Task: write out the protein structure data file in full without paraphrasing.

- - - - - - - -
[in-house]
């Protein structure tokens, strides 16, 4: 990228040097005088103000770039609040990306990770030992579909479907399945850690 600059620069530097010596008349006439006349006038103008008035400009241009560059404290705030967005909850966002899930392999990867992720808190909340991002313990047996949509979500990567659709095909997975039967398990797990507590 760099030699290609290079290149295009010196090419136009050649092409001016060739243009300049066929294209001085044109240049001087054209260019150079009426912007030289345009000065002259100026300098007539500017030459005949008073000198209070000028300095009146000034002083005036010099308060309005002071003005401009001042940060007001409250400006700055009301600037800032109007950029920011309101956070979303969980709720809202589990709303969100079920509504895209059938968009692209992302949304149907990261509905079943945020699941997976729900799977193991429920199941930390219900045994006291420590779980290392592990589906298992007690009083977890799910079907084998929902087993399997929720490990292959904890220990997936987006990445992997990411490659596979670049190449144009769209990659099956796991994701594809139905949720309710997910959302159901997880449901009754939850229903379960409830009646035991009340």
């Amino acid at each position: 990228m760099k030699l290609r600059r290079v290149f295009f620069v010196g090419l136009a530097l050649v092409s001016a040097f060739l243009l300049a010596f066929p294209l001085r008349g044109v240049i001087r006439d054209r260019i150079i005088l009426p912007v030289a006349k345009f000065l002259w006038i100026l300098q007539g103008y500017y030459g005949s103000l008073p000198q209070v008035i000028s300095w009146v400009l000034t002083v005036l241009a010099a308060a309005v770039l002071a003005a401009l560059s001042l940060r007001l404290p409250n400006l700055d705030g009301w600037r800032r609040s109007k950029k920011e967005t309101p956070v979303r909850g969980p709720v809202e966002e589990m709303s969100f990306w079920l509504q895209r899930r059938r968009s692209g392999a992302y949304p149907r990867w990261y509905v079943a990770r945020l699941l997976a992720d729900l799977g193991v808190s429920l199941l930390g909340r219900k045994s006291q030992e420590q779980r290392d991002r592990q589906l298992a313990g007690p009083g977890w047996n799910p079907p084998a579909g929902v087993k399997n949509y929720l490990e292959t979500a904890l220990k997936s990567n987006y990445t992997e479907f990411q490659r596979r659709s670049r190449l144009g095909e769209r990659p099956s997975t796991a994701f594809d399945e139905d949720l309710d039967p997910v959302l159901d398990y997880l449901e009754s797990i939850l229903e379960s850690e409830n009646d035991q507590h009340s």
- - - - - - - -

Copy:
[in-house]
């Protein structure tokens, strides 16, 4: 990228040097005088103000770039609040990306990770030992579909479907399945850690 600059620069530097010596008349006439006349006038103008008035400009241009560059404290705030967005909850966002899930392999990867992720808190909340991002313990047996949509979500990567659709095909997975039967398990797990507590 760099030699290609290079290149295009010196090419136009050649092409001016060739243009300049066929294209001085044109240049001087054209260019150079009426912007030289345009000065002259100026300098007539500017030459005949008073000198209070000028300095009146000034002083005036010099308060309005002071003005401009001042940060007001409250400006700055009301600037800032109007950029920011309101956070979303969980709720809202589990709303969100079920509504895209059938968009692209992302949304149907990261509905079943945020699941997976729900799977193991429920199941930390219900045994006291420590779980290392592990589906298992007690009083977890799910079907084998929902087993399997929720490990292959904890220990997936987006990445992997990411490659596979670049190449144009769209990659099956796991994701594809139905949720309710997910959302159901997880449901009754939850229903379960409830009646035991009340």
């Amino acid at each position: 990228m760099k030699l290609r600059r290079v290149f295009f620069v010196g090419l136009a530097l050649v092409s001016a040097f060739l243009l300049a010596f066929p294209l001085r008349g044109v240049i001087r006439d054209r260019i150079i005088l009426p912007v030289a006349k345009f000065l002259w006038i100026l300098q007539g103008y500017y030459g005949s103000l008073p000198q209070v008035i000028s300095w009146v400009l000034t002083v005036l241009a010099a308060a309005v770039l002071a003005a401009l560059s001042l940060r007001l404290p409250n400006l700055d705030g009301w600037r800032r609040s109007k950029k920011e967005t309101p956070v979303r909850g969980p709720v809202e966002e589990m709303s969100f990306w079920l509504q895209r899930r059938r968009s692209g392999a992302y949304p149907r990867w990261y509905v079943a990770r945020l699941l997976a992720d729900l799977g193991v808190s429920l199941l930390g909340r219900k045994s006291q030992e420590q779980r290392d991002r592990q589906l298992a313990g007690p009083g977890w047996n799910p079907p084998a579909g929902v087993k399997n949509y929720l490990e292959t979500a904890l220990k997936s990567n987006y990445t992997e479907f990411q490659r596979r659709s670049r190449l144009g095909e769209r990659p099956s997975t796991a994701f594809d399945e139905d949720l309710d039967p997910v959302l159901d398990y997880l449901e009754s797990i939850l229903e379960s850690e409830n009646d035991q507590h009340s």